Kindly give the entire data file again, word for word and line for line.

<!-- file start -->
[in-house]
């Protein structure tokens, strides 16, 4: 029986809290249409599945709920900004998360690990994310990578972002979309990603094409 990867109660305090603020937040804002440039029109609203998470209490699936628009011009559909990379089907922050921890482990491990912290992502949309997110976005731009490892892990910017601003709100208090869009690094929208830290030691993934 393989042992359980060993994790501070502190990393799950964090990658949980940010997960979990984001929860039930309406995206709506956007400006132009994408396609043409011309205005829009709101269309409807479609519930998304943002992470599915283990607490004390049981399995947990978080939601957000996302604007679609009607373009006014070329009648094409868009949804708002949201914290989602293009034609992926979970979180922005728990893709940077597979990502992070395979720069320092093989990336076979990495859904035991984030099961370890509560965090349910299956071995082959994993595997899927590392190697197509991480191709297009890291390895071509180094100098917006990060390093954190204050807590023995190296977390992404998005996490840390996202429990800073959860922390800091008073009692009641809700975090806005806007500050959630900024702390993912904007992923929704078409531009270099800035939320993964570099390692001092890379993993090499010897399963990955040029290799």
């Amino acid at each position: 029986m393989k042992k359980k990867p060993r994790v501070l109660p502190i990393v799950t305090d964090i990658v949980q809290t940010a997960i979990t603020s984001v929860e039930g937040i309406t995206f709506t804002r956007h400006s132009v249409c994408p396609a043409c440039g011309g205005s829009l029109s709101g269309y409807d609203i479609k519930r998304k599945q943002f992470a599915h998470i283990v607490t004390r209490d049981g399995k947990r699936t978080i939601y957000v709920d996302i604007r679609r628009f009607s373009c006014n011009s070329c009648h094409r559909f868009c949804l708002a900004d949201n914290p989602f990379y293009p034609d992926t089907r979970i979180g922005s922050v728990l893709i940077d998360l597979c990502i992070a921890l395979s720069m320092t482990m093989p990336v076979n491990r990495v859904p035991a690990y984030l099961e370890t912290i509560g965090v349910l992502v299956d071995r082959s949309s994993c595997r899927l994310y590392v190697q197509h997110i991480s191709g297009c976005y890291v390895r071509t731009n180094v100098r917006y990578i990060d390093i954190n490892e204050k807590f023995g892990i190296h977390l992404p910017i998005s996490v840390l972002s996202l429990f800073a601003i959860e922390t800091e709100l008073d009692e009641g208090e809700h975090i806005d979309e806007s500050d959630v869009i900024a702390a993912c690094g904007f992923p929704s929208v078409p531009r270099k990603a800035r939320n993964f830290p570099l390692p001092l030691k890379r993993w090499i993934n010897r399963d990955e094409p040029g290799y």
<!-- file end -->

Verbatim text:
[in-house]
């Protein structure tokens, strides 16, 4: 029986809290249409599945709920900004998360690990994310990578972002979309990603094409 990867109660305090603020937040804002440039029109609203998470209490699936628009011009559909990379089907922050921890482990491990912290992502949309997110976005731009490892892990910017601003709100208090869009690094929208830290030691993934 393989042992359980060993994790501070502190990393799950964090990658949980940010997960979990984001929860039930309406995206709506956007400006132009994408396609043409011309205005829009709101269309409807479609519930998304943002992470599915283990607490004390049981399995947990978080939601957000996302604007679609009607373009006014070329009648094409868009949804708002949201914290989602293009034609992926979970979180922005728990893709940077597979990502992070395979720069320092093989990336076979990495859904035991984030099961370890509560965090349910299956071995082959994993595997899927590392190697197509991480191709297009890291390895071509180094100098917006990060390093954190204050807590023995190296977390992404998005996490840390996202429990800073959860922390800091008073009692009641809700975090806005806007500050959630900024702390993912904007992923929704078409531009270099800035939320993964570099390692001092890379993993090499010897399963990955040029290799």
């Amino acid at each position: 029986m393989k042992k359980k990867p060993r994790v501070l109660p502190i990393v799950t305090d964090i990658v949980q809290t940010a997960i979990t603020s984001v929860e039930g937040i309406t995206f709506t804002r956007h400006s132009v249409c994408p396609a043409c440039g011309g205005s829009l029109s709101g269309y409807d609203i479609k519930r998304k599945q943002f992470a599915h998470i283990v607490t004390r209490d049981g399995k947990r699936t978080i939601y957000v709920d996302i604007r679609r628009f009607s373009c006014n011009s070329c009648h094409r559909f868009c949804l708002a900004d949201n914290p989602f990379y293009p034609d992926t089907r979970i979180g922005s922050v728990l893709i940077d998360l597979c990502i992070a921890l395979s720069m320092t482990m093989p990336v076979n491990r990495v859904p035991a690990y984030l099961e370890t912290i509560g965090v349910l992502v299956d071995r082959s949309s994993c595997r899927l994310y590392v190697q197509h997110i991480s191709g297009c976005y890291v390895r071509t731009n180094v100098r917006y990578i990060d390093i954190n490892e204050k807590f023995g892990i190296h977390l992404p910017i998005s996490v840390l972002s996202l429990f800073a601003i959860e922390t800091e709100l008073d009692e009641g208090e809700h975090i806005d979309e806007s500050d959630v869009i900024a702390a993912c690094g904007f992923p929704s929208v078409p531009r270099k990603a800035r939320n993964f830290p570099l390692p001092l030691k890379r993993w090499i993934n010897r399963d990955e094409p040029g290799y």